This is another short story from my collection of homework assignments for my study abroad strip to Ireland in July ’13. I’d never written a ghost story before and the parameters on the story were very tight. Despite all that I think its a fun little piece.
The O’Keefe Ruins
Some people swore that the O’Keefe ruins were haunted. Flannigan at the pub said it was an old Celtic lord who thirsted for revenge. O’Connor swore he’d seen a lady in white floating in the cow fields nearby it. Depending on who you asked, the story was always different.
Me though, I didn’t believe any of it, not even for a moment. On the narrow, winding roads in the countryside, when one drove past the ruins of the O’Keefe castle, it was nothing more than a sight tourists stopped to photograph.
But one day in Flannigan’s, I spotted a shadowy man nursing a pint at the end of the bar. I hadn’t seen him before, and as he sat alone I thought I’d say hello.
“The name is Jack Murphy, sir. How are ye?”
His eyes darted wildly. He grunted and shrugged. “Would be better, had I not seen what I did at O’Keefe’s.”
“O’Keefes, ah?” I echoed. Another loon if there ever was one. “And what did ye see?”
“A little lass, neigh taller than one of my own, calling out to me from within the ruins.”
It took all I had not to roll my eyes and return to my own spot at the bar. A child though, I hadn’t heard that one before. “And why were ye there?”
He sighed and motioned the bartender for another pint. “I was there for my cattle; they’d wandered through a break in the wall and O’Keefe’s only a moment’s walk away.”
There was something about this man that was different than the other ghost story tellers. He didn’t tell the story for attention. He seemed to want me to leave. This only made me more curious.
“And the lass, man? What did she want?”
The wearied gentleman shrugged. “I couldn’t tell ye. I saw her, all dark and odd, calling my name at the entrance of the ruins and I…I don’t remember after that.”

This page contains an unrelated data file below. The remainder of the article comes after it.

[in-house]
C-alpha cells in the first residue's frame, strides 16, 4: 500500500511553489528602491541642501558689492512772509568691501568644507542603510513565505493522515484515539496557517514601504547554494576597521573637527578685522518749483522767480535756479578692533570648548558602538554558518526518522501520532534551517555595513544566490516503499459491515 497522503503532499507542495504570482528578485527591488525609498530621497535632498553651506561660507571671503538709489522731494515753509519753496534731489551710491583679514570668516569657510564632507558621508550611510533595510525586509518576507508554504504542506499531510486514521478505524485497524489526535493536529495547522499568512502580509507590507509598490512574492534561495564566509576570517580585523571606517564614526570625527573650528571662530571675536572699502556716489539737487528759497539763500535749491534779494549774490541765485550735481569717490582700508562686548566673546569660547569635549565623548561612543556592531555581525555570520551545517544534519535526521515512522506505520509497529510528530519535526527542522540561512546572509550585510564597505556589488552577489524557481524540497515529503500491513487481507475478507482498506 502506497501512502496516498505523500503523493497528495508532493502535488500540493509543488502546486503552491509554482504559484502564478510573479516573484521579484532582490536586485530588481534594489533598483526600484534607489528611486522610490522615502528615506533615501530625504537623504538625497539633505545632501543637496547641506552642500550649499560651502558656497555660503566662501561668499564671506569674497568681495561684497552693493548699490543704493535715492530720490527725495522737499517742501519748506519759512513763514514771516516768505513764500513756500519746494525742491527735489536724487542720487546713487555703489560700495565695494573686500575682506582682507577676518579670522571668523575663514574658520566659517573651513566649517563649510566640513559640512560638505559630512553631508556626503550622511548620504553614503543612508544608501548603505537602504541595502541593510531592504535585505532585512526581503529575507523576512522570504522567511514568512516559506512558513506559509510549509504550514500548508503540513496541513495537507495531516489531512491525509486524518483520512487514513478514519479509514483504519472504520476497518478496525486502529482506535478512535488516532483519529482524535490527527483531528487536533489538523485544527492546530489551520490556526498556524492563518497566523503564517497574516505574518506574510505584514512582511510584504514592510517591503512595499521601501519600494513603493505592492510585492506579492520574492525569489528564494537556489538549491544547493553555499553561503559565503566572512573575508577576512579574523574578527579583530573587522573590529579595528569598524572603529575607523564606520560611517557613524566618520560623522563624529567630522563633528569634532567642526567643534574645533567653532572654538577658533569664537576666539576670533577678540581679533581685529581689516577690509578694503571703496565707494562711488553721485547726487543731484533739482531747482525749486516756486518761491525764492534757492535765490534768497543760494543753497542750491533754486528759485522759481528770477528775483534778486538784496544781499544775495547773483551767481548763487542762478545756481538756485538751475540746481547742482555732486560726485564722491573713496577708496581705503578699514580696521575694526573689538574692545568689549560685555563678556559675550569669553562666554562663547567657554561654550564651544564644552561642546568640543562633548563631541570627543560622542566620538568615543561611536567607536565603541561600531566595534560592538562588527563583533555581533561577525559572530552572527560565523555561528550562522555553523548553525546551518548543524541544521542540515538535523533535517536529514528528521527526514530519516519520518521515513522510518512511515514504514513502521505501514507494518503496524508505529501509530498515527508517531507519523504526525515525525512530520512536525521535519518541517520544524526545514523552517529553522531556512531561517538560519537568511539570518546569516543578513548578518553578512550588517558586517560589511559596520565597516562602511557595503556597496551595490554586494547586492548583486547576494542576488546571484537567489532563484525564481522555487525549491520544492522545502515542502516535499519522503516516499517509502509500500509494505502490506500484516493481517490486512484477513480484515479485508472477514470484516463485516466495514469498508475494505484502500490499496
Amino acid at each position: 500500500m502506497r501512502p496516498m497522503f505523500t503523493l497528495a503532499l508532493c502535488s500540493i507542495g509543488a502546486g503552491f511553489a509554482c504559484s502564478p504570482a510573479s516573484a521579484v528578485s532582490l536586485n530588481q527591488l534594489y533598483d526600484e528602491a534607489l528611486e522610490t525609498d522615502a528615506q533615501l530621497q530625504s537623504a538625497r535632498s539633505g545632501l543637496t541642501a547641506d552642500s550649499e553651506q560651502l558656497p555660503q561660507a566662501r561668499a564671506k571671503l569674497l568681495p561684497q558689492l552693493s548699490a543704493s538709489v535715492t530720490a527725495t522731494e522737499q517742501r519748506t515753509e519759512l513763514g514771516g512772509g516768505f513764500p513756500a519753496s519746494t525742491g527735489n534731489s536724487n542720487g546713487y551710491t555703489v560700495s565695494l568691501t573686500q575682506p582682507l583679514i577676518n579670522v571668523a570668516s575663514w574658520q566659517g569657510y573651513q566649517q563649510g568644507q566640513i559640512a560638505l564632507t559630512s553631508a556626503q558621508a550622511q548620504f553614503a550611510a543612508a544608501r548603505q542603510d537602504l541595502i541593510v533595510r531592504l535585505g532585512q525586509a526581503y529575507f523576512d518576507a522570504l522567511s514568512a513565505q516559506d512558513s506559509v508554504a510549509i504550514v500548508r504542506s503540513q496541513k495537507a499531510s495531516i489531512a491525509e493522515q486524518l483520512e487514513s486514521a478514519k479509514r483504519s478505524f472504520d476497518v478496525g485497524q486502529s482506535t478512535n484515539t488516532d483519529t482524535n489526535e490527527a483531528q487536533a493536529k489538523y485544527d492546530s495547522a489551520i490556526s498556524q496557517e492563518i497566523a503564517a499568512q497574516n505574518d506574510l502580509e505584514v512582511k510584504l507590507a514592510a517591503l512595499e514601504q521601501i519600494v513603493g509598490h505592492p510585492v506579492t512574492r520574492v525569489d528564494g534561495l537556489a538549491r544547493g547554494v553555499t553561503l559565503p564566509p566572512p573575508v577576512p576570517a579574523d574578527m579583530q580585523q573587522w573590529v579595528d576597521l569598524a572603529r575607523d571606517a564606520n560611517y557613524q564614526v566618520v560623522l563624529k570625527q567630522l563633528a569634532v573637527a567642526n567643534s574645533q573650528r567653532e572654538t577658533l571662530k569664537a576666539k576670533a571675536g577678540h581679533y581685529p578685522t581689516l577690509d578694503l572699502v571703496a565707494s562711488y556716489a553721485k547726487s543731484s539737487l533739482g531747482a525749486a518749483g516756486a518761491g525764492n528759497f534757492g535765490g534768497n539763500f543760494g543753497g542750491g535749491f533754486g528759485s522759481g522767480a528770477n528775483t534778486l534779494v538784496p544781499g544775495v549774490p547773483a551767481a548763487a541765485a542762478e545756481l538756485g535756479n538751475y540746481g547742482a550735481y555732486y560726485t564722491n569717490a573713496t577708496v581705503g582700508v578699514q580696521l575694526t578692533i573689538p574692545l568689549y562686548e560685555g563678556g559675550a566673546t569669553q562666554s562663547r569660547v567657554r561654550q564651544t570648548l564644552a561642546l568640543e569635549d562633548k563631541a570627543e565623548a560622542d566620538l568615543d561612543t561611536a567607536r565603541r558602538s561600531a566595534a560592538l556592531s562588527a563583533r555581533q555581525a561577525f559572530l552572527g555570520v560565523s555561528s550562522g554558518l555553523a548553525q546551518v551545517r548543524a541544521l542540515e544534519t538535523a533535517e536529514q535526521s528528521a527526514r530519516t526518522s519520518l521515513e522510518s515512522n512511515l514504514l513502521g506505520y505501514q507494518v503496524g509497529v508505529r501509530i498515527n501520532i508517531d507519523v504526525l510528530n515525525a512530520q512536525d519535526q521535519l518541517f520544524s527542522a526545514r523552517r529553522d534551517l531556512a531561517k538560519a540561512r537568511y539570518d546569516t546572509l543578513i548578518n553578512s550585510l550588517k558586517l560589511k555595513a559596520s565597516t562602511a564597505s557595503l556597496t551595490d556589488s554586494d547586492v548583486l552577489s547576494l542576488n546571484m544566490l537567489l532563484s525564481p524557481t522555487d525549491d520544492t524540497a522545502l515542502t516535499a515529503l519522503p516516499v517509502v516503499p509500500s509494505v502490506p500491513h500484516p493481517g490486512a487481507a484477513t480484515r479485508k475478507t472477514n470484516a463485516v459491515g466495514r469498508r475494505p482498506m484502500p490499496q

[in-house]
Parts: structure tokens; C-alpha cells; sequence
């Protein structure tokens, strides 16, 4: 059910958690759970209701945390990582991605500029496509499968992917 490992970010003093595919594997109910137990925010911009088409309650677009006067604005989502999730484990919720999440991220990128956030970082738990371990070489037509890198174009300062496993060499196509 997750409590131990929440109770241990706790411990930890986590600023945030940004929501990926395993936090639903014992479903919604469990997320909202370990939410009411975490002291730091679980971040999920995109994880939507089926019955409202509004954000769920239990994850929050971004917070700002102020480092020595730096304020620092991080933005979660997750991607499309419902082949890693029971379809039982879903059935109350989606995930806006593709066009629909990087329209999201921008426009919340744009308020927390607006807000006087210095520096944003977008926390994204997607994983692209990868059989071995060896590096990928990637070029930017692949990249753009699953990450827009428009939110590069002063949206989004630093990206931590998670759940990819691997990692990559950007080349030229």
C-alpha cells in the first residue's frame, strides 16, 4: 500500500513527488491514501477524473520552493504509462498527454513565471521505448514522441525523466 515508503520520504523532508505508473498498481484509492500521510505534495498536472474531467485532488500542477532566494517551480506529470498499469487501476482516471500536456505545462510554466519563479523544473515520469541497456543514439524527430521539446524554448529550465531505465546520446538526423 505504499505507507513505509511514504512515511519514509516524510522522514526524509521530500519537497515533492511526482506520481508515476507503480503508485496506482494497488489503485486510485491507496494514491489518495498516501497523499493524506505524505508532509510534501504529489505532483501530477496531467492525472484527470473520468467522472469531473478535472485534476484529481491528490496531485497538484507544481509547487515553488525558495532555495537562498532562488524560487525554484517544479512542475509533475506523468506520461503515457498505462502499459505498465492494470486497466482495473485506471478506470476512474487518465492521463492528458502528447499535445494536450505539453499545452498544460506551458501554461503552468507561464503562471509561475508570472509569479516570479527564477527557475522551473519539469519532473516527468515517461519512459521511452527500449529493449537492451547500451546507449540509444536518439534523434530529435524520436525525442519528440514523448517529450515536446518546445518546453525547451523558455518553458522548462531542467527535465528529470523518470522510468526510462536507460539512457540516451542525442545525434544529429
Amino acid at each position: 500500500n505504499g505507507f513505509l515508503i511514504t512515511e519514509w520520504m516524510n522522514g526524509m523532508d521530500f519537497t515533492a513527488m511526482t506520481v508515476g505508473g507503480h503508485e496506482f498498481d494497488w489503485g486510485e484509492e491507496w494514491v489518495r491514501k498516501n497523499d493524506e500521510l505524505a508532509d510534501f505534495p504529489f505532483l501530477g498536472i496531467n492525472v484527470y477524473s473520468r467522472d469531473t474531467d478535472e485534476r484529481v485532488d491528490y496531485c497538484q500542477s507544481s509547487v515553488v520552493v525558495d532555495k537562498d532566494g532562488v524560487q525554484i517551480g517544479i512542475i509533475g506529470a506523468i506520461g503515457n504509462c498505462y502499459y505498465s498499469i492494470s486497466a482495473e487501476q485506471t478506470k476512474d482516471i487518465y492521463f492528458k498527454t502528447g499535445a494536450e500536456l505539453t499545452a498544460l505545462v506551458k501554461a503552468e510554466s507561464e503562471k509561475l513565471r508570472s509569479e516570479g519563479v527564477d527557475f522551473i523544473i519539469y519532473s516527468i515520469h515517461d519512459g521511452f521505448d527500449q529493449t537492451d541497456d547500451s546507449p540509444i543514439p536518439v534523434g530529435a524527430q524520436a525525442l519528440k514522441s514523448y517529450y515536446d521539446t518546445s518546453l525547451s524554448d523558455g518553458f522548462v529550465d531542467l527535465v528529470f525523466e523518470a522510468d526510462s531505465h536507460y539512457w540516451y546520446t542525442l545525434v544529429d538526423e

We fell into a silence. He settled his tab and left without saying goodbye. It was the most convincing tale I’d heard yet, and though I didn’t believe it was a ghost, what if the lass actually was lost? The cattle herder might’ve been drunk and left her alone in the ruins.
I had to go see for myself. Just to be sure, that is.
Down the winding roads I went, the sun having set long ago, my headlights cutting through the foggy darkness as best as they could. I arrived at the iron gate to the ruins and parked, going on foot from there.
The castle loomed in the distance. My heart hammered in my chest. I strained to hear the lass’s voice and heard nothing but my own blood pumping and the wind rustling through the grass.
And there she was, standing exactly where the man said. It wasn’t a lass, not in the sense of the word I know. Her body was stretched thin, legs turned to wisps of smoke as she waved her hand at me.
“Jack Murphy,” she whispered, “Come join us.”
My legs turned to stone. I couldn’t move. Then, moving behind the crumbling walls of the ruins, I saw figures. One man in particular, caught my eye. The man from the bar that I’d see not an hour before. Only he wasn’t a man, he was a ghost.
I swallowed my fear and spun on my heel, running back to my car without looking back, knowing the stories all may be different, but one thing was true; the O’Keefe ruins were haunted.
Nothing was the same again after that.